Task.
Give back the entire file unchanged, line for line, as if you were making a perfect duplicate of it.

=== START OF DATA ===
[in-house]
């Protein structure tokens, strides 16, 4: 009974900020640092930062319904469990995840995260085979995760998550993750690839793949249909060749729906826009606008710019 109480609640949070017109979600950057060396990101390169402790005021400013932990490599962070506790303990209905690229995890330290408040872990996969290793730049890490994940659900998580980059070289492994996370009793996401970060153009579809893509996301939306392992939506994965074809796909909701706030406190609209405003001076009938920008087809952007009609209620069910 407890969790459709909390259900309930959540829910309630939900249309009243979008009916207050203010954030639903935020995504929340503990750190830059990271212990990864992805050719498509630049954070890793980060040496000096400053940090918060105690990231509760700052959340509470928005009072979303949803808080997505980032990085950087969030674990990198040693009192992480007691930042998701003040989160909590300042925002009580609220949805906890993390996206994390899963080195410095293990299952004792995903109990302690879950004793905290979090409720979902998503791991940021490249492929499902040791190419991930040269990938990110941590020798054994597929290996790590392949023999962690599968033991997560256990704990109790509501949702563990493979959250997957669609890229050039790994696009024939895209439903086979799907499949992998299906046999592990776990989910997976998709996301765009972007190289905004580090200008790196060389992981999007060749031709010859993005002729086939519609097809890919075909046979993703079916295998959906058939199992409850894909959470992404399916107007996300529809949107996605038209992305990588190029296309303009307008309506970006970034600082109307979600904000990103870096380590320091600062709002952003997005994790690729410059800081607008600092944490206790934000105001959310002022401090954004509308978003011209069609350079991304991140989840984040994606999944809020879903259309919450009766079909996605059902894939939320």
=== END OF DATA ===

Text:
[in-house]
């Protein structure tokens, strides 16, 4: 009974900020640092930062319904469990995840995260085979995760998550993750690839793949249909060749729906826009606008710019 109480609640949070017109979600950057060396990101390169402790005021400013932990490599962070506790303990209905690229995890330290408040872990996969290793730049890490994940659900998580980059070289492994996370009793996401970060153009579809893509996301939306392992939506994965074809796909909701706030406190609209405003001076009938920008087809952007009609209620069910 407890969790459709909390259900309930959540829910309630939900249309009243979008009916207050203010954030639903935020995504929340503990750190830059990271212990990864992805050719498509630049954070890793980060040496000096400053940090918060105690990231509760700052959340509470928005009072979303949803808080997505980032990085950087969030674990990198040693009192992480007691930042998701003040989160909590300042925002009580609220949805906890993390996206994390899963080195410095293990299952004792995903109990302690879950004793905290979090409720979902998503791991940021490249492929499902040791190419991930040269990938990110941590020798054994597929290996790590392949023999962690599968033991997560256990704990109790509501949702563990493979959250997957669609890229050039790994696009024939895209439903086979799907499949992998299906046999592990776990989910997976998709996301765009972007190289905004580090200008790196060389992981999007060749031709010859993005002729086939519609097809890919075909046979993703079916295998959906058939199992409850894909959470992404399916107007996300529809949107996605038209992305990588190029296309303009307008309506970006970034600082109307979600904000990103870096380590320091600062709002952003997005994790690729410059800081607008600092944490206790934000105001959310002022401090954004509308978003011209069609350079991304991140989840984040994606999944809020879903259309919450009766079909996605059902894939939320």